4 (b) “Whether, then, you eat or drink or whatever you do, do all to the glory of God” (1 Cor. 10:31). (c) Whether we are formally worshiping or praying, or working in our homes or at our calling in life, all we do is to be worship, which is ministering to the Lord. b. They were also fasting. (i) Giving up food for a day or longer to humble themselves, put their sins to death and seek the Lord more earnestly that His will would be done. (ii) Jesus told His disciples that while He was with them, it was no time to fast (Mark 2:19). (iii) But when He left, then they would fast. (iv) Fasting is denying self and self-pleasure, even essentials for a short while, to focus on God’s kingdom and glory. (v) It’s certainly something we should consider doing more on a regular basis for Christ’s kingdom, as well as for our own spiritual good. B. Second, we see that it was while they were being faithful to do these things that the Lord specifically called Barnabas and Saul to begin the work of evangelizing the Roman Empire. “While they were ministering to the Lord and fasting, the Holy Spirit said, ‘Set apart for Me Barnabas and Saul for the work to which I have called them’” (v. 2). 1. It’s when we’re ministering to the Lord, when we’re seeking Him that He gives us direction. a. The Lord told us, “Ask, and it shall be given to you” (Matt. 7:7), and, “all things you ask in prayer, believing, you will receive” (Matt. 21:22). b. We can’t expect to know His will if we’re not actively seeking that He would reveal it. c. He may not speak audibly to us today, but He still directs us by His Word and through His Providence. 2. It was while they were seeking the Lord that the Spirit indicated that He wanted Barnabas and Saul set aside. a. He chose the best from among their leadership and gifted men. b. Here is the beginning of that ministry the Lord called Saul to when He converted him: that He would send him to the Gentiles (Acts 9:15, 22:21). (i) Saul, and most likely Barnabas as well, knew this was the Lord’s plan for them. (ii) But they didn’t begin this particular work until it was the Lord’s time, until He called them to begin. (a) Remember it is the Lord who calls us to work in His vineyard: we don’t call ourselves. (b) He must not only give us the gifts and qualifications, He must specifically call us to this task. (c) It may not be the first thing we set ourselves to do in life – it may be sometime later. (d) The Lord allowed David first to serve as a shepherd before He called him to be king. (e) When it is time, He will call us.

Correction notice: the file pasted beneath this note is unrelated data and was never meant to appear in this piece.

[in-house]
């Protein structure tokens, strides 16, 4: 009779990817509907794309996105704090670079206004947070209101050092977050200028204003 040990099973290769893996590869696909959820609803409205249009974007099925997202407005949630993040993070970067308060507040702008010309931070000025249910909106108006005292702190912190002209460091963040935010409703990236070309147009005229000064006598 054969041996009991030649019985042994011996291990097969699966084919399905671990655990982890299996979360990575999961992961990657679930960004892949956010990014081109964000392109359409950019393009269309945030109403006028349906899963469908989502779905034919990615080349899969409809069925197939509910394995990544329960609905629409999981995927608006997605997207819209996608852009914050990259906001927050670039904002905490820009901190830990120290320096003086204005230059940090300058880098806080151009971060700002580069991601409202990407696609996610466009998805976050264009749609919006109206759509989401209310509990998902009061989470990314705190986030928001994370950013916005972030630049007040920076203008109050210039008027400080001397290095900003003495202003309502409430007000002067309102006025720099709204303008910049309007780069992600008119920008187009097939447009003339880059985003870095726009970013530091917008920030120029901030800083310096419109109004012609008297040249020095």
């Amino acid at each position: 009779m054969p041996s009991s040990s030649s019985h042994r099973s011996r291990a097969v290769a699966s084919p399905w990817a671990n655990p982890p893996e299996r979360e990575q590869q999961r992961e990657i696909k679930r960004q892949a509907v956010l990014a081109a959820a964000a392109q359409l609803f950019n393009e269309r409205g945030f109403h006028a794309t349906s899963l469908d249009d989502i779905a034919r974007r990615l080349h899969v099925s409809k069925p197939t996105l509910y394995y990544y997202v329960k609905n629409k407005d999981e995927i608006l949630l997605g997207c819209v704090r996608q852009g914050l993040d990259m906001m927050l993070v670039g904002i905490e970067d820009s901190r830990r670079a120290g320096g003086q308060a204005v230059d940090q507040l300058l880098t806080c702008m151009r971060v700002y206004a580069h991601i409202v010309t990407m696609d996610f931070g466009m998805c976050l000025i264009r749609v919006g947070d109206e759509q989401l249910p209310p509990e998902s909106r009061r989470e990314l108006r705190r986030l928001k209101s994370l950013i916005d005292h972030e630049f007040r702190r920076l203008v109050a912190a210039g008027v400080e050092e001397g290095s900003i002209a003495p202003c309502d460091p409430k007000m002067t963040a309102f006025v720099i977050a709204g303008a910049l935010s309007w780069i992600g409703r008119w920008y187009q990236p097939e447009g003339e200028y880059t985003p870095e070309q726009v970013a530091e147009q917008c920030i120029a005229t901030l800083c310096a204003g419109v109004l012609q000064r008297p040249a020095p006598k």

5 (f) The same is true with salvation: A man may be chosen by God, but will not come to Him until the Lord calls him. (g) At the same time, He calls us to a specific work in His kingdom/vineyard, whatever that work may be – Saul and Barnabas were already ministers – but He may change that work later. (h) He makes us holy, that we may serve Him wholly. C. Finally, we see that Barnabas and Saul were ordained by the church and immediately sent on their way. “Then, when they had fasted and prayed and laid their hands on them, they sent them away” (v. 3). 1. First, there were ordained. a. This was a specific ordination. (i) They had already been called to be ministers. (ii) But now the Lord was setting them apart to the specific task of carrying the Gospel to those further out in the Roman Empire. (iii) When we are faithful with a little, the Lord entrusts us with more. (iv) As we just saw, what He calls us to first is not necessarily what we’ll be doing for the rest of our lives. Again consider David. b. Recognizing that this was the Lord’s will, Simeon, Lucius and Manaen fasted and prayed – as well as Barnabas and Saul – then they laid their hands on them. (i) Setting someone aside to do God’s work is so important, it was often accompanied by fasting and prayer to seek the Lord for His blessing on them and on their work. (ii) And it was generally accompanied by the laying on of hands: (a) To show their conviction that this was the Lord’s will and that therefore they gave their approval as well. (b) To ask for the Lord’s blessing, and to pray that the Lord might anoint them with His Spirit to do this work successfully. (c) To show their obedience to the Lord’s will – by way of command and example in the Old Covenant – where the laying on of hands by God’s representative was the Lord’s commissioning them to this task. (d) And to confer authority on them to do what they were called to do: this was God’s call and His authority conferred on them. (e) On Saul and Barnabas’ part this showed their humility as they submitted to the laying on of these men, who were their inferiors. (f) Of course, they knew they weren’t doing this of themselves, but as God’s representatives: God was the One ordaining them. (g) The laying on of hands is a very serious thing, which is why Paul tells Timothy not to lay hands on anyone too hastily (1 Tim. 5:22). 2. When this was done, they sent them on their way; a. They went immediately to the work, as we’ll begin to see next Lord’s Day. b. They realized what we also should: (i) We only have so much time to do what the Lord has called us to do. (ii) Let’s make sure we don’t lose precious moments, but use them to their fullest to God’s glory before our time is gone, and we enter into our eternal rest. Amen.